Some have to read every single piece that is written and spoken about every aspect of the virus while others have switched off.
Some are full of hope while others are much more cautious.
Some are enjoying the lockdowns while others are living in dread of every moment.
Some are suffering desperately because of the extent to which the virus has pretty much taken over the health services; others are oblivious.
Some are living in the moment while others have wandered to the past or into the future.
In other words, we have to get to grips with the fact that people, including people we thought we knew well, may be perceiving and experiencing the pandemic very differently to us and we somehow have to find a way to cope with that or else the divisions could get dangerously deep.
Who knows how much this pandemic will change lives and perspectives forever or will society return to where it was as if by reset button and trundle on.
It seems important to me that we learn from this time, if only to leave a legacy for those coming after us who may well have to go through something similar.
I had been thinking about Joe Biden taking on the US Presidency in his late 70s as I was out for my constitutional yesterday. I find it inspirational that age hasn’t stopped him in his tracks and I wish him well in what is a tough assignment.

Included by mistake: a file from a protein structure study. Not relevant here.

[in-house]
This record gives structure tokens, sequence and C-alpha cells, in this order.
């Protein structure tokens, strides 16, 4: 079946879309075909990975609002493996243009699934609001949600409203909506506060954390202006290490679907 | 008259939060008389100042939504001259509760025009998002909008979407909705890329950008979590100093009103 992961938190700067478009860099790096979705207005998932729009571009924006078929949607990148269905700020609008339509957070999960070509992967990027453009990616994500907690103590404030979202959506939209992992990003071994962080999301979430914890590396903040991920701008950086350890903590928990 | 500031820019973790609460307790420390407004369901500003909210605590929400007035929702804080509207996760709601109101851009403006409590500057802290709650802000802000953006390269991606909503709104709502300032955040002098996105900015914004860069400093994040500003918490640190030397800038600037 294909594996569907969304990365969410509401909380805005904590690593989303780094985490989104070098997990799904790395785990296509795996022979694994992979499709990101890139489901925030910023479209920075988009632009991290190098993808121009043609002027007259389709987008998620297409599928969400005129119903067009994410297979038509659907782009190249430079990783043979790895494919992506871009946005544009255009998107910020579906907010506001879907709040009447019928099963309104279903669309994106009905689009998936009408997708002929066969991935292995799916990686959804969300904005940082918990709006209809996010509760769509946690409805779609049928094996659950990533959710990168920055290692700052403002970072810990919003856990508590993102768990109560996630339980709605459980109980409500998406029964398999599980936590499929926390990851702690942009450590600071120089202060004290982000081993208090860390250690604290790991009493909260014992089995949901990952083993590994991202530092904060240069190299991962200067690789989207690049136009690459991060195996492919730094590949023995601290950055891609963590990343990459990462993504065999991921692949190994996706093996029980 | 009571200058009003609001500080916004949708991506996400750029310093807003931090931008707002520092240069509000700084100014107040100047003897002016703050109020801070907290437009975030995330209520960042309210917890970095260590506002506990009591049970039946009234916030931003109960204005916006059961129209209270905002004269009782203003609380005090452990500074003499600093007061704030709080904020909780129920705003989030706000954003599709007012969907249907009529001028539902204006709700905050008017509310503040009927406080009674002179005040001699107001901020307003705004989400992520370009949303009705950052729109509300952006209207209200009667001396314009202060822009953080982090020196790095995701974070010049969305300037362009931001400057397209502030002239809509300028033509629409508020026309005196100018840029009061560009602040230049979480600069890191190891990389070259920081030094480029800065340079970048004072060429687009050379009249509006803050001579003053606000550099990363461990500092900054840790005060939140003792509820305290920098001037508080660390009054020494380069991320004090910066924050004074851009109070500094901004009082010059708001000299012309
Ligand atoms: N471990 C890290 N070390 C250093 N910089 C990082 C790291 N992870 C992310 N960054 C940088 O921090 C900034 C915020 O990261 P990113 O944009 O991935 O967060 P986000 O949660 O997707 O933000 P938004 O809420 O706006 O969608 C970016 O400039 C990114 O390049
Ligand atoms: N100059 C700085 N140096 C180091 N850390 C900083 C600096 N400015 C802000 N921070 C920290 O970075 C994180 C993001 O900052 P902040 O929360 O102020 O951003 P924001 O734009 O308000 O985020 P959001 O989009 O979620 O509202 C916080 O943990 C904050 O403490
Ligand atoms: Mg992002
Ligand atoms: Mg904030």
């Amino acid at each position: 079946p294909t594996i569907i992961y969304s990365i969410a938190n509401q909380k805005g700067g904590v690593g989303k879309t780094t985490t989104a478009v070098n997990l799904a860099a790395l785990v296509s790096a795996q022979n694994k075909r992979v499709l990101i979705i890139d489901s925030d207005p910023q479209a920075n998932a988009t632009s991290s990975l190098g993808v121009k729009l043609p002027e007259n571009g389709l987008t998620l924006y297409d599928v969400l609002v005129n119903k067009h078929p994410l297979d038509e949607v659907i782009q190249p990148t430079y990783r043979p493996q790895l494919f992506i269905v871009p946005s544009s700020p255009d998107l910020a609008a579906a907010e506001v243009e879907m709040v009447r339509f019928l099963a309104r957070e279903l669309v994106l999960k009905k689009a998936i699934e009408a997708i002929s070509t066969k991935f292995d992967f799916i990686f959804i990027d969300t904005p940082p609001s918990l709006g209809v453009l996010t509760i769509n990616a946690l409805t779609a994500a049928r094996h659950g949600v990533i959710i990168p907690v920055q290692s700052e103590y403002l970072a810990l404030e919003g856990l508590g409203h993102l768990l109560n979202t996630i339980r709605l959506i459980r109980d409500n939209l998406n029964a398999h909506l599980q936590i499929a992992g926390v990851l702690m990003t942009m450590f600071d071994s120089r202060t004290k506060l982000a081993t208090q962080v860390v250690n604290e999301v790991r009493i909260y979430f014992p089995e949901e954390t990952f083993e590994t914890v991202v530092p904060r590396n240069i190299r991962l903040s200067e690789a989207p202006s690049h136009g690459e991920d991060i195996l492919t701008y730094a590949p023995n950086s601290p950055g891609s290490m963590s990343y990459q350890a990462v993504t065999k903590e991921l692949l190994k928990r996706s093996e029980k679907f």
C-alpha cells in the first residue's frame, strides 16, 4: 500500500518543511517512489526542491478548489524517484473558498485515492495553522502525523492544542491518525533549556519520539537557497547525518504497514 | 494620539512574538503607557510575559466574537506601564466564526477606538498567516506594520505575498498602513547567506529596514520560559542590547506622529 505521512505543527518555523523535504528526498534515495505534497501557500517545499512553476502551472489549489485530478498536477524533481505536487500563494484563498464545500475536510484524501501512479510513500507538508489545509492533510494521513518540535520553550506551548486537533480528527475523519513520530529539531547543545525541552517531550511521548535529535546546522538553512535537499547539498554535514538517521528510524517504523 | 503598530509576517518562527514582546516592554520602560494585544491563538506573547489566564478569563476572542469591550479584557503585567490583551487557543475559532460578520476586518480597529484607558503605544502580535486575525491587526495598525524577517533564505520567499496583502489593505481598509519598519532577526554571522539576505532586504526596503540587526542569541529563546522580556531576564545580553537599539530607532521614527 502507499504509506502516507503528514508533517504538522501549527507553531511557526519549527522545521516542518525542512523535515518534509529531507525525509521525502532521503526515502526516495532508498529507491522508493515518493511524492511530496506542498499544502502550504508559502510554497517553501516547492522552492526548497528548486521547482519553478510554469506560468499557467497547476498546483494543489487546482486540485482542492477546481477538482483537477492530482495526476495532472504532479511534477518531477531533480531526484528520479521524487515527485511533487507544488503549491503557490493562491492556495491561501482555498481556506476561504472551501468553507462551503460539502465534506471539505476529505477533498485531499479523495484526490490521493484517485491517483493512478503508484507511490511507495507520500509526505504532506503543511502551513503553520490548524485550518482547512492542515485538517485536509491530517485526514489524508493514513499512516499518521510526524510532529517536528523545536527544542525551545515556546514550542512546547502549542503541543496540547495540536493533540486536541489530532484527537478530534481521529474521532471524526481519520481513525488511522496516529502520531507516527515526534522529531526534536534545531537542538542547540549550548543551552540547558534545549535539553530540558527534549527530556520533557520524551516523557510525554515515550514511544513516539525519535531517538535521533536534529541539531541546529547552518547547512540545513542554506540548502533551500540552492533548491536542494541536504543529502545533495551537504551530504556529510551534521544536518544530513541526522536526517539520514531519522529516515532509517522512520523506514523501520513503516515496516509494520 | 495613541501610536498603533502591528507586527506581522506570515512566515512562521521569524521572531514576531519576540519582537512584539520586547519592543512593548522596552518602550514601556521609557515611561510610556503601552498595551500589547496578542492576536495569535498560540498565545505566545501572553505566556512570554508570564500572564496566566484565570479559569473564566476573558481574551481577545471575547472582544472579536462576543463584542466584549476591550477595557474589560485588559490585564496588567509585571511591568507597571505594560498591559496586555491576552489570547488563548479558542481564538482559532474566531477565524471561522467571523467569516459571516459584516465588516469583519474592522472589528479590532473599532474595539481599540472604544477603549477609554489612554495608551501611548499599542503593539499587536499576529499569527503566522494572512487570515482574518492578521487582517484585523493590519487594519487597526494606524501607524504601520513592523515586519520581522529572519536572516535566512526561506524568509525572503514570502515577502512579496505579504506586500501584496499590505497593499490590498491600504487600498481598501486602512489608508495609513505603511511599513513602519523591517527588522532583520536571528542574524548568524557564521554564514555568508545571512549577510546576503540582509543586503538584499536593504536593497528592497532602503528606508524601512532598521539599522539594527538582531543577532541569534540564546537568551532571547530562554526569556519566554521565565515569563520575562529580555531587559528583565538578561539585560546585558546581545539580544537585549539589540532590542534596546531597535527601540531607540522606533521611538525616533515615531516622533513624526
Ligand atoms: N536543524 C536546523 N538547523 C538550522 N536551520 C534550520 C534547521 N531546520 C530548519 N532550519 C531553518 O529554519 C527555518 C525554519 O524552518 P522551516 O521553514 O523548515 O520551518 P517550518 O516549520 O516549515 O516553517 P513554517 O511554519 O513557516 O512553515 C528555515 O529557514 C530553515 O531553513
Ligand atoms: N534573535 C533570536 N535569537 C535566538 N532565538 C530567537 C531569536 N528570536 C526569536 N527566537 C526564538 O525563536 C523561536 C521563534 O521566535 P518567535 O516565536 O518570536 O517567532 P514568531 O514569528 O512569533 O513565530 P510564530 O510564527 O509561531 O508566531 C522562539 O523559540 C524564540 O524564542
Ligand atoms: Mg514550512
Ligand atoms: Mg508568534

Meanwhile, I was pulled out of my thoughts by a man who had just stepped off his bicycle. We were on a countryish road in the mist but by the lovely sea.
He had no qualms about talking to me: I wasn’t the invisible woman to him, which was a great start.
‘I’m worse than a child for sweets,’ was his opening gambit. ‘If I’m not smoking, I’m eating sweets.’ With that he cycled off.
I caught up with him at the end of my walk as he had gone round in a circle to add mileage. He told me that he is 79 and that he had just cycled about 10 miles but had another three or four to go. His wife died last year and he said that it was the wrong way round as she had lived well while he smoked, ate sugar like there was no tomorrow, drank too much, did everything baw-ways.’
What he failed to mention was his cycling. I just wonder if that’s been his saving grace as well as his great way with people. Not a word about the virus; just a lovely smile and a heart full of fun.
I hope he’s out and about today again and I wish him well in his endeavors.
I didn’t quite tell the whole story when I wrote recently about wanting to return to knitting.
It all came about when son was talking about hand knitted hats and how he was looking at ordering one online. He is a hat man supreme.
Before I knew it, I heard myself say, ‘Sure I could knit you a hat in a few hours.’
The more I was looking at yarns and needles on Irish knitting sites, the more I was convinced that I would be knitting Aran sweaters in no time.
The parcel arrived with a pair of needles and a big ball of chunky wool. I had a pattern at the ready, thanks to all your help.